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 Cabinet Photo Images Marketplace

Buy,Sell, Auction, Trade Vintage & Contemporary Photos images
Old, Antique, Rare Collectible Photographs



Family Group Cabinet Photo



Young Woman Cabinet Photo



Children Cabinet Photo



Fireman's Cabinet Photo Images

Antique Photo Archives

 
  Daguerreotypes  Ambrotypes Glass Slides/M.Lantern Tin types
  Cabinet Photos  CDVs StereoViews Viewmaster
       

Contemporary  Photo Archives

 

  Animals

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Children/Infants

  Ethnic Events/Festivals Fashion Figures/Portraits
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  Military Movies Music Nudes
  Pin Up Religious/Spiritual Risque Sports
  Still Life Transportation Airplanes Boats
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If you are a buyer, a collector or a antique dealer and would like to offer your Cabinet cards in our  Marketplace or open your free supply store you have come to the right place.We offer publishers, photographers and dealers a place where to show their items listed for sale at auction or fixed price offering buyers a complete line, a huge variety of products and accessories they can choose from.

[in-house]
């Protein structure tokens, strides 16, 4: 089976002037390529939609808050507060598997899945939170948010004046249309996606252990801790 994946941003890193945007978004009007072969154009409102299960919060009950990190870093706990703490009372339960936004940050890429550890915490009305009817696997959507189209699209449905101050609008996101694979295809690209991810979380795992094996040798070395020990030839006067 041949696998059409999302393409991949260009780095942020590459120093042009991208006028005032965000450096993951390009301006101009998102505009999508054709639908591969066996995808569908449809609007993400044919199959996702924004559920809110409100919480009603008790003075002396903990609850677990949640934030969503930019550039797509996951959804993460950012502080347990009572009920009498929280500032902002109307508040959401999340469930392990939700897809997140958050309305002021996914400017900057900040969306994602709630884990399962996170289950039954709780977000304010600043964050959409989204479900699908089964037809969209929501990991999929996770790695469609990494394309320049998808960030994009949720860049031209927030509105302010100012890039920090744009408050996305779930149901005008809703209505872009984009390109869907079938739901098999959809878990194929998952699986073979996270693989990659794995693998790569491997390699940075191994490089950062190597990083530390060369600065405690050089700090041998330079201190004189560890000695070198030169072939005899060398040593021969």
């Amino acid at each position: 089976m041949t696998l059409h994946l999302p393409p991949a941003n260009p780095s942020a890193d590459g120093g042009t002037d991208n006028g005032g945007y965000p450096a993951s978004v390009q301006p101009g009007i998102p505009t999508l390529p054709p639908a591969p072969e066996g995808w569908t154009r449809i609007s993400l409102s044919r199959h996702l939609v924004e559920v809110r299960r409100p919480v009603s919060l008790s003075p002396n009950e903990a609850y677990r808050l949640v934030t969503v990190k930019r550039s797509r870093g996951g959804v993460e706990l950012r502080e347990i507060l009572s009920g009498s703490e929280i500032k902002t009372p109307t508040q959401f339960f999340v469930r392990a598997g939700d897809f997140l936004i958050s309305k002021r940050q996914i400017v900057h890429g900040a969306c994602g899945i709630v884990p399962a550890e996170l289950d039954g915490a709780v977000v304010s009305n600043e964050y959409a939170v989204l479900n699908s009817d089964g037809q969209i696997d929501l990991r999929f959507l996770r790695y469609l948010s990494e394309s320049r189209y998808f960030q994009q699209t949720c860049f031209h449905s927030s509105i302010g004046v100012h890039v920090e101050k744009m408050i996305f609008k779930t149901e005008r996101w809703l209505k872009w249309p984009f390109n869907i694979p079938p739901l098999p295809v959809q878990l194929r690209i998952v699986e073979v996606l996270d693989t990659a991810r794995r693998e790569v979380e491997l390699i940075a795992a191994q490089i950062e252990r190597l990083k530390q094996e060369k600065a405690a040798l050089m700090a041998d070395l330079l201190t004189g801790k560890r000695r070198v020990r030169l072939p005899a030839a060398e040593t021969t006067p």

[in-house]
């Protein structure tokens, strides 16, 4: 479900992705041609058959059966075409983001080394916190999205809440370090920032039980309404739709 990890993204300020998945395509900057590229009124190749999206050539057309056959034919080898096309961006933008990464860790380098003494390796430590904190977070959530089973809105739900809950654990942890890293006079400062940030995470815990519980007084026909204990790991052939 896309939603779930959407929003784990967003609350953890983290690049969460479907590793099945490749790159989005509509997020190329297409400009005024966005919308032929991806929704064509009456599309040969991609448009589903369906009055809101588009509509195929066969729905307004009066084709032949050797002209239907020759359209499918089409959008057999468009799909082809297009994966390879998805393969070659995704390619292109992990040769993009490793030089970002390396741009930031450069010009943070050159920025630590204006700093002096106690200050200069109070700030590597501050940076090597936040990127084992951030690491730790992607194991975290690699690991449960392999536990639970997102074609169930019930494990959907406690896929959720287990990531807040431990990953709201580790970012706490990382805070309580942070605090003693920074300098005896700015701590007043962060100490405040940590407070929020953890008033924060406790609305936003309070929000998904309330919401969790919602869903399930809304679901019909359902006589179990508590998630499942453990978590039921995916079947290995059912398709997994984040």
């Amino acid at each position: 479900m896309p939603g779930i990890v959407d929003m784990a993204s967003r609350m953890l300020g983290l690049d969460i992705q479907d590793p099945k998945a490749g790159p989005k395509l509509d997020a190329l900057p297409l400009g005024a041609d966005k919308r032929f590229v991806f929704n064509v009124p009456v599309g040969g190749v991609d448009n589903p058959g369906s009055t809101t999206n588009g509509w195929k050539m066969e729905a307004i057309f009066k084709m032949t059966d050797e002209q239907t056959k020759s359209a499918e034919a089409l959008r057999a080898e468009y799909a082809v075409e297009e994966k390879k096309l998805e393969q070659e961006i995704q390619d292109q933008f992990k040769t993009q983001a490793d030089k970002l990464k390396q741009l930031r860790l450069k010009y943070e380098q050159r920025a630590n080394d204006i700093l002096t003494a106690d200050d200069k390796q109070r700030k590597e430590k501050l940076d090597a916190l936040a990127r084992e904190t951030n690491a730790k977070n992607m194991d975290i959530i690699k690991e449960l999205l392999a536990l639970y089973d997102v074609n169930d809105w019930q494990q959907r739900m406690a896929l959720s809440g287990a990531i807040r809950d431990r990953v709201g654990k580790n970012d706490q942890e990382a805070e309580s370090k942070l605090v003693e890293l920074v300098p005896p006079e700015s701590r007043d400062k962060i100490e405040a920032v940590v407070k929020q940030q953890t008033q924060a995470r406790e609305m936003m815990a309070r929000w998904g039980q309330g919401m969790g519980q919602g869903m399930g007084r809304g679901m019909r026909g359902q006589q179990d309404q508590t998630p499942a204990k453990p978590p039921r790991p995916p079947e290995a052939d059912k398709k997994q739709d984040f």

The Cabinet card was the style of photograph which was universally adopted for photographic portraiture in 1870. It consisted of a thin photograph that was generally mounted on cards measuring 4 ¼” by 6 ½ inches  usually including extensive logos and information on the reverse side of the card to advertise the photographer’s services.
 Due to the larger image size, the cabinet card steadily increased in popularity during the second half of the 1860s and into the 1870s, replacing the carte de visite as the most popular form of portraiture.
For nearly three decades after the 1860s, the commercial portraiture industry was dominated by the carte de visite and cabinet card formats. However, as with all technological innovations, the public increasingly demanded outdoor and candid photographs  As snapshot and personal photography became commonplace among the public, the popularity of the cabinet card and cabinet card specific albums waned. The cabinet card still had a place in public consumption and continued to be produced until the early 1900s and quite a bit longer in Europe.The last cabinet cards were produced in the twenties, even as late as 1924.

The type of card stock or whether it had right-angled or rounded corners can often help to determine the date of the photograph to as close as five years.

 

 

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